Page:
Medically reviewed on June 7, 2018
What is Chickweed?
Chickweed is a common plant, particularly throughout Europe and North America. This low-growing annual has a thin hairy stem with pointed oval leaves. It produces small, white, star-shaped flowers throughout much of the year.
Chickweed also is known as mouse-ear, satinflower, starweed, starwort, tongue grass, white bird's-eye, winterweed, and chickenwort.
What is it used for?
Chickweed has been used as a folk remedy for centuries for many conditions, including asthma, blood disorders, conjunctivitis, constipation, inflammation, dyspepsia, skin ailments, and obesity. Chickweed extract has been used internally as a demulcent, but is more typically used externally for the treatment of rashes and sores. The young shoots are edible and have been used as salad greens. In homeopathy, the plant is used to relieve rheumatic pains and psoriasis. Chickweed is noted as a folk remedy for many conditions, including asthma, blood disorders, conjunctivitis, constipation, inflammation, dyspepsia, skin ailments, and obesity.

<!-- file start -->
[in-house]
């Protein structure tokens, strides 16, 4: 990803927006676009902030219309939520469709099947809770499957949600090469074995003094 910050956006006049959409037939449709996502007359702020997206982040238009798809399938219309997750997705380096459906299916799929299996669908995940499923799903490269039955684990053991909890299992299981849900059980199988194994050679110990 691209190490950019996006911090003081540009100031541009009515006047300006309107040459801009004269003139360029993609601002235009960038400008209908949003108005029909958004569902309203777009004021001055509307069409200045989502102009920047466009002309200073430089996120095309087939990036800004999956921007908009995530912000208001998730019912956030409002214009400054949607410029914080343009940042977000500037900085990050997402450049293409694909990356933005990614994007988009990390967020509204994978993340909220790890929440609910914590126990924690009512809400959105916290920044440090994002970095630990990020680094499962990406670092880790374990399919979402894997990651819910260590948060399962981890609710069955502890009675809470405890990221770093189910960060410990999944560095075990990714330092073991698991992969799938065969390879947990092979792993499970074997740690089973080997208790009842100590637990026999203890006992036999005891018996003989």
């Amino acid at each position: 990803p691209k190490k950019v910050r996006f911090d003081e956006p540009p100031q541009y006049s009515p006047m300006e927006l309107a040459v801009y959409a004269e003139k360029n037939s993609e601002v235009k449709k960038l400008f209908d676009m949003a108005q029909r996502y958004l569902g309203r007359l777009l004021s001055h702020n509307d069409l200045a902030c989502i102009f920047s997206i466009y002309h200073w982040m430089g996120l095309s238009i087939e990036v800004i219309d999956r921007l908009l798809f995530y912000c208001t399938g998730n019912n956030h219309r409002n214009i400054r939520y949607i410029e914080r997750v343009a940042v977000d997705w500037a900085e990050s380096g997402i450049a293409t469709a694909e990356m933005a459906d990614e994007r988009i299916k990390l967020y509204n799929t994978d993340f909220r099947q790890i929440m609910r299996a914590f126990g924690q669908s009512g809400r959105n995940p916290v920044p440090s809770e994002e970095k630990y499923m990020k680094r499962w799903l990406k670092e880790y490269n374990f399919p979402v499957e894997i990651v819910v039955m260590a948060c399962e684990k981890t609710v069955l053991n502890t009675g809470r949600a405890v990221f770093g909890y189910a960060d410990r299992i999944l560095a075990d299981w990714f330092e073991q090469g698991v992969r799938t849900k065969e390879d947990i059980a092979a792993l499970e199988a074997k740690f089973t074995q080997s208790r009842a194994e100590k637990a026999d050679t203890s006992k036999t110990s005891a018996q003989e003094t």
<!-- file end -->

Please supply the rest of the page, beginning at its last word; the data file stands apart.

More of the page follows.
There is no indication that any of the plant's constituents possess therapeutic activity. Its vitamin content is too low to be of therapeutic value. A review of clinical research suggests that the plant is not actively under investigation, as there are no new pharmacological data to report.
What is the recommended dosage?
There is no recent published clinical evidence to guide dosage of chickweed.
Contraindications have not yet been identified.
Information regarding safety and efficacy in pregnancy and lactation is lacking.
None well documented.
Human cases of paralysis have been reported from large amounts of the infusion.
There is no overwhelming evidence to suggest that chickweed is toxic.
Always consult your healthcare provider to ensure the information displayed on this page applies to your personal circumstances.